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That’s a wrap: Last baby born, swaddled at Penn State Health Holy Spirit Medical Center

By Carolyn Kimmel

When Aiden Shimp was born at 4:05 p.m. Dec. 1 at Penn State Health Holy Spirit Medical Center, he was already making history.

His name will go down in the record books as the last of 59,950 babies – make that 59,951 – born on the maternity floor at the former Holy Spirit Hospital, which opened in March 1963.

“That’s pretty momentous,” said his mom, Candace Jones. “Holy Spirit is really a special hospital that’s the center of our community. Being the last baby born there makes Aiden even more special.”

Labor and delivery services transitioned on Dec. 1 from Holy Spirit Medical Center to the new Women and Babies Center at Penn State Health Hampden Medical Center in Enola.

Jones, a first-time mom from Camp Hill who was a week overdue, had planned to be induced at Hampden Medical Center on Dec. 1. However, when her water broke in the pre-dawn hours, she went to Holy Spirit Medical Center, where she says her family has always gotten their medical care. She and Zach Shimp welcomed Aiden there and transferred to Hampden Medical Center later that night.

“The new unit at Hampden is very nice,” Jones said. “It’s spacious and bright.”

Fun fact for life

Esther Taylor, who has short hair and wears a hospital gown, lies in a hospital bed, cradling her newborn son, whose face is peeking out from a blanket. A nun and a man in a suit holding a large envelope stand by the bed.

Esther Taylor cradles her newborn son, Matthew Taylor, who was the first baby born at the former Holy Spirit Hospital in March 1963.

Aiden’s status as the last baby born at Holy Spirit Medical Center will be a significant birthday fact, predicts Mechanicsburg resident Matt Taylor. He ought to know – he carries the distinction of being the first baby born at what was then known as Holy Spirit Hospital.

“I just always knew I was the first one born there,” said Taylor, who came into the world on March 6, 1963. “Growing up, it was no big deal, but as I’ve gotten older, my feelings have changed. It’s actually a pretty cool piece of information.”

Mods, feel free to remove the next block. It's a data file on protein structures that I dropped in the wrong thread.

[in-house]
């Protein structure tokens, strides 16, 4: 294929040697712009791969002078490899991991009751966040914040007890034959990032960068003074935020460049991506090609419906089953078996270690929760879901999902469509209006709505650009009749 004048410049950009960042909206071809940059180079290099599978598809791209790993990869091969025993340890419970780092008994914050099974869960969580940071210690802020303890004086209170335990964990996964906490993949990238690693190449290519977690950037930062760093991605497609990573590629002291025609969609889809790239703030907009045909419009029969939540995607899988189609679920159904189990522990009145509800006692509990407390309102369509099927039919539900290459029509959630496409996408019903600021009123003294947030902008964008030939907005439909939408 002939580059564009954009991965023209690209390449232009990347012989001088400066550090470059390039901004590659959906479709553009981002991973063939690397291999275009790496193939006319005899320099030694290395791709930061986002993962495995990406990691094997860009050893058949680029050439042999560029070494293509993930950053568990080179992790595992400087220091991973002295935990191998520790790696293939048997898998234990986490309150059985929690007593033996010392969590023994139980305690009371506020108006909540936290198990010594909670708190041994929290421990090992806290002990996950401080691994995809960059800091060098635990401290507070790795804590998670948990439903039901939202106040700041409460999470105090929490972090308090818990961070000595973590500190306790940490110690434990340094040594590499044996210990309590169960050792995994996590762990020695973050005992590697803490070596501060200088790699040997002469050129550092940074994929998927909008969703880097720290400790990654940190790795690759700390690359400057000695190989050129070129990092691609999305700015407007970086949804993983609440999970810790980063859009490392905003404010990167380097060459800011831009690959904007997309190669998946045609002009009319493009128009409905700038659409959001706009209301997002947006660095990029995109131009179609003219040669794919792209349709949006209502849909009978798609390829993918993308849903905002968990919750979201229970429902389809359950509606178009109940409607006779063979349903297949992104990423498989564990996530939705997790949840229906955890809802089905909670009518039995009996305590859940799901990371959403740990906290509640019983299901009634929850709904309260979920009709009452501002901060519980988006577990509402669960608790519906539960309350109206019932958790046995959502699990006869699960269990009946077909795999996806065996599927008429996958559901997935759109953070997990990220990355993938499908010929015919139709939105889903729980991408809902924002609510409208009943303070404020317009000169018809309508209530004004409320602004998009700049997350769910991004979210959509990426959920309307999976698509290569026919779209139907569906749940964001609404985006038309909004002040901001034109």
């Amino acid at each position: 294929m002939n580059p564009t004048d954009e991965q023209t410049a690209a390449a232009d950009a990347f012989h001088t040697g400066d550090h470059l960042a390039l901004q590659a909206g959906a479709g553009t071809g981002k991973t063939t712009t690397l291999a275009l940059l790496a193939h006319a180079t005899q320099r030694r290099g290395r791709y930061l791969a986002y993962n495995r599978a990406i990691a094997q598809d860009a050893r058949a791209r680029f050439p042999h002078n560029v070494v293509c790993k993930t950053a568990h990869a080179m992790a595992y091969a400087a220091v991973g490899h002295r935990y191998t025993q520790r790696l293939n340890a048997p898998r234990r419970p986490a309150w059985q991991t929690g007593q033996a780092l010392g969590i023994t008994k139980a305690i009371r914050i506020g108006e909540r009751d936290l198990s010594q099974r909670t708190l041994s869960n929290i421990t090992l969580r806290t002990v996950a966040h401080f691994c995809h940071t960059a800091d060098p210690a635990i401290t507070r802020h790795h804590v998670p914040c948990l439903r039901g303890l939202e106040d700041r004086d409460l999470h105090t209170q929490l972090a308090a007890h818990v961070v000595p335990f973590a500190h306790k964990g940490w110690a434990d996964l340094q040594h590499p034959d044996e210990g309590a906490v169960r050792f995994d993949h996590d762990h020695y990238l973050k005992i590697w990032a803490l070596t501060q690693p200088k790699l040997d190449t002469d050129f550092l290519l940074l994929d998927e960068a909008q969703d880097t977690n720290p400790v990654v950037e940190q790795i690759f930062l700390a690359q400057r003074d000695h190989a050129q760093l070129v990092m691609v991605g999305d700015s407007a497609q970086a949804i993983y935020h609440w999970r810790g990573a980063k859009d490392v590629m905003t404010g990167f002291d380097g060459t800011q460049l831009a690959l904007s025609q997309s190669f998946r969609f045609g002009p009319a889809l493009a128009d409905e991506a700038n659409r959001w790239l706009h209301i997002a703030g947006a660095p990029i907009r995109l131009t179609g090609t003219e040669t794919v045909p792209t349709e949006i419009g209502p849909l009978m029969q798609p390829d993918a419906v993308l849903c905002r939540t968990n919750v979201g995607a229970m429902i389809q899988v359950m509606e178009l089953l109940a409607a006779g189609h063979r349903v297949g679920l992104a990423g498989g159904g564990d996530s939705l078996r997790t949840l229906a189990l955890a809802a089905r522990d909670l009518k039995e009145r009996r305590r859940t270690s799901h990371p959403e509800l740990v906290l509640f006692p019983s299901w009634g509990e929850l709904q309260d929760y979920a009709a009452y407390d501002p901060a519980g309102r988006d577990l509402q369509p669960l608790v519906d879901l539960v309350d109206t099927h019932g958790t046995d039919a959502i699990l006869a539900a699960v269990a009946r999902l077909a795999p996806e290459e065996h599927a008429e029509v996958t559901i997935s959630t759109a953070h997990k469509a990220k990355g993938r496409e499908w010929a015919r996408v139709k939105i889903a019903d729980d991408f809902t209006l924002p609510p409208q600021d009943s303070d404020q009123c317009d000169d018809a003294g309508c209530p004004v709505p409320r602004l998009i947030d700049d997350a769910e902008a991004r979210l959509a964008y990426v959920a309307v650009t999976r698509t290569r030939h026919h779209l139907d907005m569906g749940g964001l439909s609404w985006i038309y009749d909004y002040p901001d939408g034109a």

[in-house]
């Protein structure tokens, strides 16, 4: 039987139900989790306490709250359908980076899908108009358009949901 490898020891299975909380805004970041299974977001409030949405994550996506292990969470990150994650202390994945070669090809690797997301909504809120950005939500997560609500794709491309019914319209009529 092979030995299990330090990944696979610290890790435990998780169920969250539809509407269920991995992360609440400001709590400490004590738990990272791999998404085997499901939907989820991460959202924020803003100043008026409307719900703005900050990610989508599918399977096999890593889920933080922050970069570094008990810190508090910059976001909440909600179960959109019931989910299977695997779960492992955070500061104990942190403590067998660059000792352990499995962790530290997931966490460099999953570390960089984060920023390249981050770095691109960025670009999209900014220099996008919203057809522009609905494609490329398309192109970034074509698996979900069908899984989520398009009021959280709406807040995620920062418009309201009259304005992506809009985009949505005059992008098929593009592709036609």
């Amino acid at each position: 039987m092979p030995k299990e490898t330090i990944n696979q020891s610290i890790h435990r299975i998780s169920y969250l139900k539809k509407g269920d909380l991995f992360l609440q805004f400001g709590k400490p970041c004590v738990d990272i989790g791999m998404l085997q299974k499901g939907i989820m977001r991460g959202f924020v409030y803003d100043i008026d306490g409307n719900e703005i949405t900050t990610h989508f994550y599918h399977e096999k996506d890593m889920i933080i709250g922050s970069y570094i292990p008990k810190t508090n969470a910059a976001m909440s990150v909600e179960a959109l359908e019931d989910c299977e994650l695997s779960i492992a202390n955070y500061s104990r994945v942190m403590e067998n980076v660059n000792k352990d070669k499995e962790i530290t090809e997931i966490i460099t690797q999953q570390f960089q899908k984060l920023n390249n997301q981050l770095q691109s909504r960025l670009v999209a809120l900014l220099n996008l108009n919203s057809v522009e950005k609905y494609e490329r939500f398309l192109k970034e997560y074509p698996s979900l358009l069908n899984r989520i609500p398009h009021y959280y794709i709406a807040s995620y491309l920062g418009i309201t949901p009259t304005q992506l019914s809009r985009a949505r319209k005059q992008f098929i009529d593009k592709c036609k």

The hospital gave him a $50 savings bond at his birth, which his parents made him cash in when he was 13 to buy a new bike. “I crashed my bike, and I guess they were trying to teach me the value of a dollar,” he said with a chuckle. “I didn’t care for that idea too much, but I didn’t have a choice.”

His parents were devout Catholics, and Taylor said his mom probably jumped at the chance to have her baby at a Catholic hospital. The last of seven children in his family, he thinks his birth wouldn’t have been as memorable had it not been the first at the new hospital.

“The lucky first kid born at Hampden Medical Center will have something memorable too, and no one can take that away from you, ever,” said Taylor, who began working at his birthplace 10 years ago as a security guard, after retiring from the Harrisburg Police Bureau. Currently, he’s the lab courier supervisor at Holy Spirit.

Matt Taylor, who has a crewcut, beard and moustache and wears a quarter-zip jacket, smiles as he stands in front a bed and bassinet in the labor and delivery unit at Holy Spirit Medical Center.

Matt Taylor is currently the lab courier supervisor at Penn State Health Holy Spirit Medical Center, where he was the first baby born in March 1963.

New location better serves new moms

The relocation of labor and delivery and the special care and well-baby nursery is part of Penn State Health’s two-hospital strategy on the West Shore to take advantage of each hospital’s strengths and best serve the health care needs of the surrounding communities.

For moms and babies who need it, coordinated care between Hampden Medical Center and Penn State Health Children’s Hospital in Hershey will be readily available.

“I want to thank all of the providers and employees who provided excellent care to close to 60,000 babies who were born at Holy Spirit Medical Center over almost six decades,” said Don McKenna, regional president, Penn State Health Holy Spirit and Hampden medical centers. “That history will never be forgotten.”

Having the support of the Sisters of Christian Charity, sponsors of Holy Spirit Medical Center, was very important to health system leadership during the transition, McKenna said.

“We know the patients will continue to be treated with respect, integrity, compassion and excellence,” said Sister Mary Joseph Albright, vice president of Mission Integration, Holy Spirit Medical Center. “Hampden Medical Center and our patients will benefit from the strong foundation that we have built at Holy Spirit Medical Center.”

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